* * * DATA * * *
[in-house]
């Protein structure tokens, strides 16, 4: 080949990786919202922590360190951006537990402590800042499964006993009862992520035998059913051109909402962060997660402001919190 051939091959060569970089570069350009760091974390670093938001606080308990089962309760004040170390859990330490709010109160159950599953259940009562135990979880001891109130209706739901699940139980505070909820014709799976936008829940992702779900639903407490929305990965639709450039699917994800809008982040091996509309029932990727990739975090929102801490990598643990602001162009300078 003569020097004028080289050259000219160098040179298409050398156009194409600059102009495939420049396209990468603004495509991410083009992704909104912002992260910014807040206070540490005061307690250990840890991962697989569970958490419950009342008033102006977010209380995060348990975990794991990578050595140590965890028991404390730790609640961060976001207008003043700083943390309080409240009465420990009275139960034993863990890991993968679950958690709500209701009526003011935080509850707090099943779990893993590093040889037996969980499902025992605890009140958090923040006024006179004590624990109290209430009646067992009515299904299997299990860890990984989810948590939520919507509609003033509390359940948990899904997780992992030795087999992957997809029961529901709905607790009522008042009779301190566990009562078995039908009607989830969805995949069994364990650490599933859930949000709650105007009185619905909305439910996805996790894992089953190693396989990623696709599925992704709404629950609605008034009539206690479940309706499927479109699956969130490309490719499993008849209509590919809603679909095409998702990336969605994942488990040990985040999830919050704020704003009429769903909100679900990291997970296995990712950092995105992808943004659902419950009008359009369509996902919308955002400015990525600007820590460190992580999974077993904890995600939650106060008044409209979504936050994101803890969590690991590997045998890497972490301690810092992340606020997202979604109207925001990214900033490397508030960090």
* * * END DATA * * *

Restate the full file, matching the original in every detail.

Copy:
[in-house]
């Protein structure tokens, strides 16, 4: 080949990786919202922590360190951006537990402590800042499964006993009862992520035998059913051109909402962060997660402001919190 051939091959060569970089570069350009760091974390670093938001606080308990089962309760004040170390859990330490709010109160159950599953259940009562135990979880001891109130209706739901699940139980505070909820014709799976936008829940992702779900639903407490929305990965639709450039699917994800809008982040091996509309029932990727990739975090929102801490990598643990602001162009300078 003569020097004028080289050259000219160098040179298409050398156009194409600059102009495939420049396209990468603004495509991410083009992704909104912002992260910014807040206070540490005061307690250990840890991962697989569970958490419950009342008033102006977010209380995060348990975990794991990578050595140590965890028991404390730790609640961060976001207008003043700083943390309080409240009465420990009275139960034993863990890991993968679950958690709500209701009526003011935080509850707090099943779990893993590093040889037996969980499902025992605890009140958090923040006024006179004590624990109290209430009646067992009515299904299997299990860890990984989810948590939520919507509609003033509390359940948990899904997780992992030795087999992957997809029961529901709905607790009522008042009779301190566990009562078995039908009607989830969805995949069994364990650490599933859930949000709650105007009185619905909305439910996805996790894992089953190693396989990623696709599925992704709404629950609605008034009539206690479940309706499927479109699956969130490309490719499993008849209509590919809603679909095409998702990336969605994942488990040990985040999830919050704020704003009429769903909100679900990291997970296995990712950092995105992808943004659902419950009008359009369509996902919308955002400015990525600007820590460190992580999974077993904890995600939650106060008044409209979504936050994101803890969590690991590997045998890497972490301690810092992340606020997202979604109207925001990214900033490397508030960090």